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About Nienna

  • Rank
    Avid Reader
  • Birthday 04/25/1986

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  • Reading now?
    We Need to Talk About Kevin - Lionel Shriver
  • Gender
  • Location:
    Norn Iron
  1. Well, I don't know the book but (being Irish) I know that Tir Na Nog is a mythical place in Irish mythology. Also, Oisin was said to have come from there I think, and he wrote one of the old Irish epic poems, sort of like Homer to the Greeks, so I guess he could be considered a bard. Don't know anything about a hook though, but maybe this could be some sort of lead for you so just thought I'd mention it.
  2. Dear Franklin, I'm unsure why one trifling incident this afternoon has moved me to write to you. - We Need to Talk About Kevin, Lionel Shriver
  3. Bought this http://www.guardianbookshop.co.uk/BerteShopWeb/viewProduct.do?ISBN=5038495030245 a few days ago. Just had it delivered. Been missing poetry a lot recently. Can't wait to dip into these babies.
  4. Studies have me almost exclusively reading text books these days (current one on Tradition and Dissent; just finished), but I did manage to sneak in a few pages of We Need to Talk About Kevin today. This book has taken about 150 pages to grow on me, but it's becoming enjoyable. Still can't warm to Shriver, though. Anyone else feel the same?
  5. Book Related Careers

    That's awesome kmacdon! I've realised how hard it is to get a job doing what you want to do recently, so be grateful! Haha I'm sure you are. I bet it's fuuuuuuuun!
  6. First Person or Third Person?

    Infinitely prefer first person. I've heard people say what BookJumper pointed out before, but I've never experienced it myself. I guess I am a bit of a philanthropist and I like exploring people. I love the idea of having a characters thoughts laid bare to me. Also it allows us to understand the character where other characters in the book might not, which makes our own emotions towards the character so much more heightened. I find I have a lot more sympathy for them and it makes their opinions a lot easier to understand, be them bad or good!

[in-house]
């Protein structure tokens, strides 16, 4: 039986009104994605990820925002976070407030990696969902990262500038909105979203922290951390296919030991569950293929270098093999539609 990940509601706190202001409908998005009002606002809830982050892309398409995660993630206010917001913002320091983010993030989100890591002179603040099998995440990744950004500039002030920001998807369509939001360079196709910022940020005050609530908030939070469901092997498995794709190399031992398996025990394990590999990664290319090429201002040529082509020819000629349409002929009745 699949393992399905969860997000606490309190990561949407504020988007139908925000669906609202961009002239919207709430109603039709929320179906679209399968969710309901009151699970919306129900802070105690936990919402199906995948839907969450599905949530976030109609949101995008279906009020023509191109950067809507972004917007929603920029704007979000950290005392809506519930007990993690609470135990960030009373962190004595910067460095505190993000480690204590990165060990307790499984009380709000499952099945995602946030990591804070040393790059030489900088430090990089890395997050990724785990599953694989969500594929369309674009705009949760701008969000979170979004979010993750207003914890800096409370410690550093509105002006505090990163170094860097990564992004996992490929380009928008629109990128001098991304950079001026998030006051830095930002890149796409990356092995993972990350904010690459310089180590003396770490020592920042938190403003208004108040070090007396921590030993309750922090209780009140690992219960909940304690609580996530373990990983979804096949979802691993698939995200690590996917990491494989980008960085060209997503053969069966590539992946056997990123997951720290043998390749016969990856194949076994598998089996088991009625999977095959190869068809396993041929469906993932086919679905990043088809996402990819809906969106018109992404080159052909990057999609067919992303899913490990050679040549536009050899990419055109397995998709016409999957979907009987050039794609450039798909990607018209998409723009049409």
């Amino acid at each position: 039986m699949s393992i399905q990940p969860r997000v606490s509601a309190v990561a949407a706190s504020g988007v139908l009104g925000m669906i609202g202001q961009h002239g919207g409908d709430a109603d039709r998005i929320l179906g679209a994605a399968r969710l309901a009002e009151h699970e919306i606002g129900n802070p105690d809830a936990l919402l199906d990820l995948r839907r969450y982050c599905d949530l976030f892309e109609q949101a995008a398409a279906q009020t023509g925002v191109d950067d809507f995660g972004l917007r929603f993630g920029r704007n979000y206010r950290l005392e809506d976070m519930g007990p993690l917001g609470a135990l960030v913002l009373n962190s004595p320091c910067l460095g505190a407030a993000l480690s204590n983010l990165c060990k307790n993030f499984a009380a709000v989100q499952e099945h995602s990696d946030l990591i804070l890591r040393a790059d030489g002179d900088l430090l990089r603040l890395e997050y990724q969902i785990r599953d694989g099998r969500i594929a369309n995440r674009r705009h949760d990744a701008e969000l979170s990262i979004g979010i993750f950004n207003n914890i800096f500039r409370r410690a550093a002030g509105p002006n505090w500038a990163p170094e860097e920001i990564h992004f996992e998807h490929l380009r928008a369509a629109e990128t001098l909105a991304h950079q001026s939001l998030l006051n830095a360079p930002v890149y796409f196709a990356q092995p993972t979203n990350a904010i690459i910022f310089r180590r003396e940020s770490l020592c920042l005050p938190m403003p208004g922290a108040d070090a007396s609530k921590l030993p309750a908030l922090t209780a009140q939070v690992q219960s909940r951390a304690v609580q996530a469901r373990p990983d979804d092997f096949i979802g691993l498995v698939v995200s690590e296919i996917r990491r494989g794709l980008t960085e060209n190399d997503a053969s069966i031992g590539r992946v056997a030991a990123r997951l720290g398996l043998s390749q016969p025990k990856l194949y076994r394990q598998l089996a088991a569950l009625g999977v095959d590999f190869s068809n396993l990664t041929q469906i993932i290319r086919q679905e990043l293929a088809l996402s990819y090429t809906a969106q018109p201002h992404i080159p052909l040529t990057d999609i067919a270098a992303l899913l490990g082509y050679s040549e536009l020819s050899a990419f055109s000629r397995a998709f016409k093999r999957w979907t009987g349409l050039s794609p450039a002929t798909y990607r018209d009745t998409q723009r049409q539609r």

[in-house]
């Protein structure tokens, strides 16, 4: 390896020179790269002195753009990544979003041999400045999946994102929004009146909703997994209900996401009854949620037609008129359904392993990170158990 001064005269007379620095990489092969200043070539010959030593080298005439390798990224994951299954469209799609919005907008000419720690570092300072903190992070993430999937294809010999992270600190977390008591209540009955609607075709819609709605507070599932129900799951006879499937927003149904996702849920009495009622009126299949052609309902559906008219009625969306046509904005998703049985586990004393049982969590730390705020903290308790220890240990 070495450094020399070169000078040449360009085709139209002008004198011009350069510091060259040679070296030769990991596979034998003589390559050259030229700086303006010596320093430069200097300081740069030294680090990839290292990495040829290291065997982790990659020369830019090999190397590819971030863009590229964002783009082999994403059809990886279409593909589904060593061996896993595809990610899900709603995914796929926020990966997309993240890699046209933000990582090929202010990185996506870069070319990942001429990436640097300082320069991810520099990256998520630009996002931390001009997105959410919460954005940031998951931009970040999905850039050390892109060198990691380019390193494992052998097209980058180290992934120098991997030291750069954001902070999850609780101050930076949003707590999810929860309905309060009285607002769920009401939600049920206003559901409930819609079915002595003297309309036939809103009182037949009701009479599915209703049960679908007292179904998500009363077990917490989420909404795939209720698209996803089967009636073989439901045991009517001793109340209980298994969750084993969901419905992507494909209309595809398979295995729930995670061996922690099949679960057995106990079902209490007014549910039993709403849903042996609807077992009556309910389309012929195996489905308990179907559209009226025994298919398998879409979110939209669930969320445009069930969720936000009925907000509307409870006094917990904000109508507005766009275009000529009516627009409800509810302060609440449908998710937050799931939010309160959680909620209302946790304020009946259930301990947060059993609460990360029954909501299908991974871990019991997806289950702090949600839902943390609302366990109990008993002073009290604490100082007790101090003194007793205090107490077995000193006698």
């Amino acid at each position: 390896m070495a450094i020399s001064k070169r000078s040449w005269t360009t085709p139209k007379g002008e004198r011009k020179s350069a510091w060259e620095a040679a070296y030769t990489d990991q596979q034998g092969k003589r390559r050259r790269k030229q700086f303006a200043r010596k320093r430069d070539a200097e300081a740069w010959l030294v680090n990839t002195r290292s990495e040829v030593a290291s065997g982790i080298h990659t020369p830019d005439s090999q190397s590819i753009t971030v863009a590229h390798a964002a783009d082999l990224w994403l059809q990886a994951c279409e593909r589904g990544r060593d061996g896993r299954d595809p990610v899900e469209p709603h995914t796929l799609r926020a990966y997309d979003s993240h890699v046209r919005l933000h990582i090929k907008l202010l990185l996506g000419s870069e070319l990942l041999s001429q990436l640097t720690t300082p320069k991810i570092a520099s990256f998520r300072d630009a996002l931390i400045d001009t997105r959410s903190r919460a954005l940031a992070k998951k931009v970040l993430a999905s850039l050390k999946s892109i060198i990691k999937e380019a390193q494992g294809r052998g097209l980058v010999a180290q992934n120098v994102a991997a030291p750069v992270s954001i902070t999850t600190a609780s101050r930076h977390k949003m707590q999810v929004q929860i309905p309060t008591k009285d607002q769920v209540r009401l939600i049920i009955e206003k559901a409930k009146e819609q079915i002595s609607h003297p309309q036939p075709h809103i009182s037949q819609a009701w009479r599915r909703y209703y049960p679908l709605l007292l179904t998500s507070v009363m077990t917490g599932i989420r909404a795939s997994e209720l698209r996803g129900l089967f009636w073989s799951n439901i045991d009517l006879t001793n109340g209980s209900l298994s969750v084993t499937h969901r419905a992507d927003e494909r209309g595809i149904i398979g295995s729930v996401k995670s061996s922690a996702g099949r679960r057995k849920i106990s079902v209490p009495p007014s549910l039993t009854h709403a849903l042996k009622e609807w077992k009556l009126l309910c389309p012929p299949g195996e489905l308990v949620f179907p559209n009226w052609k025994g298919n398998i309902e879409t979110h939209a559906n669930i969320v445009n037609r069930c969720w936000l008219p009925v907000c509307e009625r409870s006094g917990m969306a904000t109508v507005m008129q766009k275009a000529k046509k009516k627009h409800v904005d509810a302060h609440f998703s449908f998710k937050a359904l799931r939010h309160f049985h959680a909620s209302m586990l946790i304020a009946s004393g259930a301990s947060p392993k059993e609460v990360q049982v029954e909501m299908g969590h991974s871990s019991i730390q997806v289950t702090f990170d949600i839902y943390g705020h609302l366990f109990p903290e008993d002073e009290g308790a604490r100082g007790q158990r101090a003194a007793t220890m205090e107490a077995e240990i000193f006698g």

7. No age? No gender? You're a little mystery, aren't you... not sure if you legitimately know what you're talking about yet, but you have me interested.

  8. Finally finished American Gods and began the daunting task of surmounting The Count of Monte Cristo.
  9. Show us your desktop!

    Mine! It's Kate Beaton's depiction of the Bronte sisters. (The one on the right is Anne.)
  10. I didn't think it was offensive. It's a good question, really. I can see what you mean, I think, but I don't particularly agree. You assume that exploring the thoughts and opinions of writers means applying them or contemplating them without any relation to your own thoughts. I "enjoy my own thoughts" every time I pick up a book. When I read I compare the writers opinion with my own and just because someone that I might even really respect has given their opinion, this doesn't mean that it will automatically over-ride my own. It might, however. It might just shape my opinion and add to it, or it might simply allow me to understand the views of others better (even if I still disagree). I guess if I was ever to write it would be either to express an emotion or put forward an opinion, but it would be damned self-righteous of me to assume that because I put my opinion out there it should be taken as law, so I assume that other writers must (or should) feel the same. My writing, if I ever take it up in a more serious form, will be to share, not to dictate. I will enjoy it, surely, but I will enjoy it just as I enjoy discourse or debate with other people, and that has 2 sides.
  11. Deluxe edition of LOTR - worth about £300. I spilt milkshake all over them. >:| Let us talk no more of this.
  12. Books that made you cry

    The Book Thief was the most recent book that really made me cry for about a full half of the book. Prior to that I remember really welling up at the end of Peter Pan (JM Barrie) - they all grow up!
  13. Jane Eyre by Charlotte Bronte

    I really mean to re-read this at some point, too! It's my favourite, favourite book and I feel like another read would bring out more of it that I never saw before! Great quote, too.
  14. Books devoid of Romance

    I would suggest A Game of Thrones by George RR Martin (controversial? ). Although there are of course relationships within the story and actually quite a lot of sex, there is no soppy romance, or romance in the most literally sense of the word - nothing ideal or lovely at all!
  15. 50 Best Author vs Author Put-Downs

    Unfortunately, this was what most male authors (and just males) thought at that time, Lily! I guess it was just socially unacceptable, probably because women didn't have the educational opportunities that men had, so they were supposed to be more stupid. I specifically remember Southey (I think) telling Charlotte Bronte to give up writing because she was a woman. Dear Jesus, imagine if they had...